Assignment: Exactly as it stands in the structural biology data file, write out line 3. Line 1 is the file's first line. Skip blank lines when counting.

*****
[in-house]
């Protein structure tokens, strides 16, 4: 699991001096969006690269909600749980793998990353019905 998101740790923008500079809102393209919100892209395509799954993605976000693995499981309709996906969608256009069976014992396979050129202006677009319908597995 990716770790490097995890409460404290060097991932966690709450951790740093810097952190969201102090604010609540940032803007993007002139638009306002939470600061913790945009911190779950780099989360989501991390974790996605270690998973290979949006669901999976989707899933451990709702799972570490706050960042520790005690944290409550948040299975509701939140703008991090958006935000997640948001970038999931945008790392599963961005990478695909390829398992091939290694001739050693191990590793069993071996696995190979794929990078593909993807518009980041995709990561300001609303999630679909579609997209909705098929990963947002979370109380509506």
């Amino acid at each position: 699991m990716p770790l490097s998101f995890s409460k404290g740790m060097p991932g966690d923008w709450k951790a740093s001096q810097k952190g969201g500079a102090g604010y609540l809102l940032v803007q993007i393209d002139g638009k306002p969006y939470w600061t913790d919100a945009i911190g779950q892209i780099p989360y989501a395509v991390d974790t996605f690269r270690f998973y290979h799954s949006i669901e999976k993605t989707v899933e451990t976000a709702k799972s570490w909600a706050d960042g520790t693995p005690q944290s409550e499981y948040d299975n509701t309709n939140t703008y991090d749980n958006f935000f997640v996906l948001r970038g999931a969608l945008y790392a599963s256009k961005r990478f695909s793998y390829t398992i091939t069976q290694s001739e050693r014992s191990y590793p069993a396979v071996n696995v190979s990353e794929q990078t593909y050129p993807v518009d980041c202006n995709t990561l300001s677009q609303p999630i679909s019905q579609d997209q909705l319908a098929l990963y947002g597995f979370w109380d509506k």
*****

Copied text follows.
């Amino acid at each position: 699991m990716p770790l490097s998101f995890s409460k404290g740790m060097p991932g966690d923008w709450k951790a740093s001096q810097k952190g969201g500079a102090g604010y609540l809102l940032v803007q993007i393209d002139g638009k306002p969006y939470w600061t913790d919100a945009i911190g779950q892209i780099p989360y989501a395509v991390d974790t996605f690269r270690f998973y290979h799954s949006i669901e999976k993605t989707v899933e451990t976000a709702k799972s570490w909600a706050d960042g520790t693995p005690q944290s409550e499981y948040d299975n509701t309709n939140t703008y991090d749980n958006f935000f997640v996906l948001r970038g999931a969608l945008y790392a599963s256009k961005r990478f695909s793998y390829t398992i091939t069976q290694s001739e050693r014992s191990y590793p069993a396979v071996n696995v190979s990353e794929q990078t593909y050129p993807v518009d980041c202006n995709t990561l300001s677009q609303p999630i679909s019905q579609d997209q909705l319908a098929l990963y947002g597995f979370w109380d509506k």